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The One Ring Forums: Tolkien Topics: Reading Room: Hark to those herald angels singing: Edit Log


Jan 1 2013, 2:35pm

Views: 2658
Hark to those herald angels singing

...itís a big departure that Creation came from a Great Music. Googling various creation myths, I didnít come up with any that were based on music, so Tolkien wins the innovation prize. Or prove me wrong: does anyone know of a creation story based on music?
Itís not simple music: ďSing! A world!Ē Instead itís a dramatic story of competing themes, where original beauty and harmony clash with vanity and discord in a near-war. Not only does the Great Music create, it spells out the fate of the world and its peoples. On first read, I was confused by the complexity of all this, but now I enjoy it. Whatís your first reaction?

You got me thinking about the Ainulindale's complex choral music as a metaphor for the Creation, and the question of why Tolkien apparently was the first to write a creation story based on music.

Obviously, the primary issue is the basis on which we should be comparing this early 20th century work of fiction with "various creation myths", as you put it. As always with his "legendarium", Tolkien is emulating a mythology, not creating one anew. No one believes in the Silmarillion in the sense that hundreds of generations of people have believed in the various creation stories of the world's pre-industrial cultures - which were told and retold orally long before they were ever written down by later recorders. In short, every real creation myth dates back at least several thousand years before the present.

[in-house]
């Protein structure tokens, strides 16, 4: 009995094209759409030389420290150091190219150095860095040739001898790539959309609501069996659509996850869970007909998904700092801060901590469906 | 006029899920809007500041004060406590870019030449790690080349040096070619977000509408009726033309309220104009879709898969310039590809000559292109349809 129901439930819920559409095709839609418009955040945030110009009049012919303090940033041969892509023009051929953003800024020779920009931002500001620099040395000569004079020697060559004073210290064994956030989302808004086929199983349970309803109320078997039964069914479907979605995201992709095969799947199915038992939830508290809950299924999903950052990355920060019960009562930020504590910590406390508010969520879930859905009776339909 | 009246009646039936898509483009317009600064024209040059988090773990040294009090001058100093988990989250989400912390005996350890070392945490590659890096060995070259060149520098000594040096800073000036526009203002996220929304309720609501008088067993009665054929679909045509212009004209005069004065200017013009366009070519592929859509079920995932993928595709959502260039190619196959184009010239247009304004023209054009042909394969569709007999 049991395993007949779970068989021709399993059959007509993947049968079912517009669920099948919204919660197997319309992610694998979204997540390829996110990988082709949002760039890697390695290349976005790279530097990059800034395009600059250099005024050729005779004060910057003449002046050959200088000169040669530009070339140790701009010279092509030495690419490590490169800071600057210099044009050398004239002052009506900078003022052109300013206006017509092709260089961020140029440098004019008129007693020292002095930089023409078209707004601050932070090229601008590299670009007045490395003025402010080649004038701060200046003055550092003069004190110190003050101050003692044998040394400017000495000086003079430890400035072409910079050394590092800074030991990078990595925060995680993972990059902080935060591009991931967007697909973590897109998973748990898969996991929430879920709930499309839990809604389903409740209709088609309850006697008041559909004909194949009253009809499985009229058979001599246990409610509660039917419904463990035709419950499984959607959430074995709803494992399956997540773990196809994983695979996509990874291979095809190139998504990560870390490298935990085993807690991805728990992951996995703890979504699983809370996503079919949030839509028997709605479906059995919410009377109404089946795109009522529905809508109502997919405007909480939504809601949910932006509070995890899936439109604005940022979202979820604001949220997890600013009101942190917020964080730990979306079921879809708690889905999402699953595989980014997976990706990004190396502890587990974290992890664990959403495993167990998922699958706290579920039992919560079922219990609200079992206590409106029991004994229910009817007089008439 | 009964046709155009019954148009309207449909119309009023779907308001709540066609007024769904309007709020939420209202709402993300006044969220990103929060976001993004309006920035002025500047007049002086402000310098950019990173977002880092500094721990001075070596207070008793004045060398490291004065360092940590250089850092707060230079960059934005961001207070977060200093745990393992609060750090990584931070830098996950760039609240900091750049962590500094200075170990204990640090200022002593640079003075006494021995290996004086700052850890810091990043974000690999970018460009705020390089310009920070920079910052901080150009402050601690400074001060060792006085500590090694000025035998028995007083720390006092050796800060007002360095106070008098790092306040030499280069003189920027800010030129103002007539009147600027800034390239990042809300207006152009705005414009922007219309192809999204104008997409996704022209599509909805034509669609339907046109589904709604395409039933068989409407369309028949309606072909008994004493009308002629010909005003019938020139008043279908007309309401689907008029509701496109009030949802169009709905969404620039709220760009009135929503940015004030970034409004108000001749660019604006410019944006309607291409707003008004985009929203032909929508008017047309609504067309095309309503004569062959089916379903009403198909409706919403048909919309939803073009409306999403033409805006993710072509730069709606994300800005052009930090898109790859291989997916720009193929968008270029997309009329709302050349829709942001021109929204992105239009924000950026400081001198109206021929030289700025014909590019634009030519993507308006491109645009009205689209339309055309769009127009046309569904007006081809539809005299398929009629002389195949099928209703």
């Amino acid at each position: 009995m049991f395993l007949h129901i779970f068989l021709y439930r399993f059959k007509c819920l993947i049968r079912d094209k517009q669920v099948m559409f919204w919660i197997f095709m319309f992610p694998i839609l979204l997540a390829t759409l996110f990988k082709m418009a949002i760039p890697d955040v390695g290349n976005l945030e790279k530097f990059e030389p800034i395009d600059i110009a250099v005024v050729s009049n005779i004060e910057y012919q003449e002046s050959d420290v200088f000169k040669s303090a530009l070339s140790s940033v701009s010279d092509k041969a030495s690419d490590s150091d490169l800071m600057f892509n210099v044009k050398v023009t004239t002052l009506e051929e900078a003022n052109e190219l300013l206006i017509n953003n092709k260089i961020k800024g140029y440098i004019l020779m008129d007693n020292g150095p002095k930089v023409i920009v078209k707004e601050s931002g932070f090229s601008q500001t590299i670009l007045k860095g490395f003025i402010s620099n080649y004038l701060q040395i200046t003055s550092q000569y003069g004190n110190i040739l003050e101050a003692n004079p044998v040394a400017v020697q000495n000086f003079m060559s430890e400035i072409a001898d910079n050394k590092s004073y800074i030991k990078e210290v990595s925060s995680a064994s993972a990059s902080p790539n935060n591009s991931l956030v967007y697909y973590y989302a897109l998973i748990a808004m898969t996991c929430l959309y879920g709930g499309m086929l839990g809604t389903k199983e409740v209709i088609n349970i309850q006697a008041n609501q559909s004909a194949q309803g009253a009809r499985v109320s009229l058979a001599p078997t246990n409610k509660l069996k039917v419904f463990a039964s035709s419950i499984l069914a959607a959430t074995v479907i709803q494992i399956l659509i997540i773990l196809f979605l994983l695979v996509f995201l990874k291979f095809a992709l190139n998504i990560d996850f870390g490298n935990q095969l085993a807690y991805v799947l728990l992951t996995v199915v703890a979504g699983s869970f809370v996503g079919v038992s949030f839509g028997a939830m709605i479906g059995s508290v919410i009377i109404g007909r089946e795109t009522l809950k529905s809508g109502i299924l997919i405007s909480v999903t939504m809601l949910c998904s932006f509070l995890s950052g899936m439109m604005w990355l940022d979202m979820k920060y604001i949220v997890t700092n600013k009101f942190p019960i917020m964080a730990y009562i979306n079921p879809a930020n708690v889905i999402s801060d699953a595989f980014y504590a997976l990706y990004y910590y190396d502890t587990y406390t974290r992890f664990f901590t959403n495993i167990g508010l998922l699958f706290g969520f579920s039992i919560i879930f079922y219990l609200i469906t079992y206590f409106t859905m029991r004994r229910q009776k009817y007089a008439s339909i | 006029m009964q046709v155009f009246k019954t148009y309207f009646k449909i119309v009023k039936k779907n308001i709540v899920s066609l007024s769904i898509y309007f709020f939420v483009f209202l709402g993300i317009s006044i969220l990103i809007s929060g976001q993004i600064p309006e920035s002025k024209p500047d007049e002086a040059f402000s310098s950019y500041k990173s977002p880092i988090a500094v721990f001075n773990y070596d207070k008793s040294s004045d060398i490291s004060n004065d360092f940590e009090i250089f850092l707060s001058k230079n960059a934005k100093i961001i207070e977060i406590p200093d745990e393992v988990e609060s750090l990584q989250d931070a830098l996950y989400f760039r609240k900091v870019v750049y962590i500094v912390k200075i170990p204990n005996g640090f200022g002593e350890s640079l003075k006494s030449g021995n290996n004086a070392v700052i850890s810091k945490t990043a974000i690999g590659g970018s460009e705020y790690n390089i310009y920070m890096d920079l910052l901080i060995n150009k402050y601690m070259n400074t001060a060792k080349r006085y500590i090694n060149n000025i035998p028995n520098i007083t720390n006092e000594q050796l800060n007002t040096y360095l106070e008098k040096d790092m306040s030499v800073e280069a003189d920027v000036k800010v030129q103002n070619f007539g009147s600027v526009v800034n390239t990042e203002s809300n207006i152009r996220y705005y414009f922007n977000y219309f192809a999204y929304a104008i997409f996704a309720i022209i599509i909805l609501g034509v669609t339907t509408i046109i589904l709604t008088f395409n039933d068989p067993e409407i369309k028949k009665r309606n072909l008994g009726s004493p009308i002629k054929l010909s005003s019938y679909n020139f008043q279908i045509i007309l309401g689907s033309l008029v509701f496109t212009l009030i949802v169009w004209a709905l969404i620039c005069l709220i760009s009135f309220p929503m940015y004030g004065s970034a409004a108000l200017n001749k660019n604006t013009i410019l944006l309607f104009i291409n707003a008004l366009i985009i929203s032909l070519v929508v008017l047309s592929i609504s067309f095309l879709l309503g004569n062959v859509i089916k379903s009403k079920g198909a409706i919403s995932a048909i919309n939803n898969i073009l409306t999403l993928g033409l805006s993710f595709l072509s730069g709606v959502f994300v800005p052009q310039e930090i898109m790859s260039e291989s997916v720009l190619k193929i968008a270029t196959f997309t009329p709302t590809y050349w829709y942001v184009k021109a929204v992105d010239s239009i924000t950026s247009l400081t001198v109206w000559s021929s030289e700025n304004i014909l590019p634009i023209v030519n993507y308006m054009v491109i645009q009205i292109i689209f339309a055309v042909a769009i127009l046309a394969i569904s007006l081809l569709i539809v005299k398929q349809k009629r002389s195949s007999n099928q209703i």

Now, how old is the tradition of polyphonic choral music (choruses with more than one vocal line) - the apparent model for the Silmarillion's song of creation? As far as I can tell from a quick scan of the internet, this form came into being in the late medieval era and during the Renaissance - thanks to the institution of the Catholic church. Tolkien, I don't doubt, was entranced by this then-traditional music every week when he attended Mass throughout his life. Nor was he the first to transpose cause and effect: surely it was from the inspiration of hearing an earthly choir in full voices that he, like so many Christian mythologists, imagined the angels of heaven as a series of choirs singing to the Lord in His own presence.

In short, no real Creation myth uses a Great Music because such Music didn't exist and had never been imagined before about 1400 A.D. in Christian Europe.

It was Tolkien's idea to make this the vehicle for a Creation itself, which he does quite wonderfully with his harmonies, themes, chords and discords. (His squabbles between a conductor/composer and a prima donna soloist often remind me of A Chorus Line or Drum Line or other oldie-but-goodies of generic musical fiction that I'm sure had their equivalents in Tolkien's time.) But this relatively modern invention that he uses is, in many ways, as anachronistic to the style of story he is writing as the famous set of steam locomotives is that whoosh through his later Middle-earth fiction.

squire online:
RR Discussions: The Valaquenta, A Shortcut to Mushrooms, and Of Herbs and Stewed Rabbit
Lights! Action! Discuss on the Movie board!: 'A Journey in the Dark'. and 'Designing The Two Towers'.
Footeramas: The 3rd (and NOW the 4th too!) TORn Reading Room LotR Discussion; and "Tolkien would have LOVED it!"
squiretalk introduces the J.R.R. Tolkien Encyclopedia: A Reader's Diary

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(This post was edited by squire on Jan 1 2013, 2:37pm)

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Post edited by squire (Half-elven) on Jan 1 2013, 2:37pm

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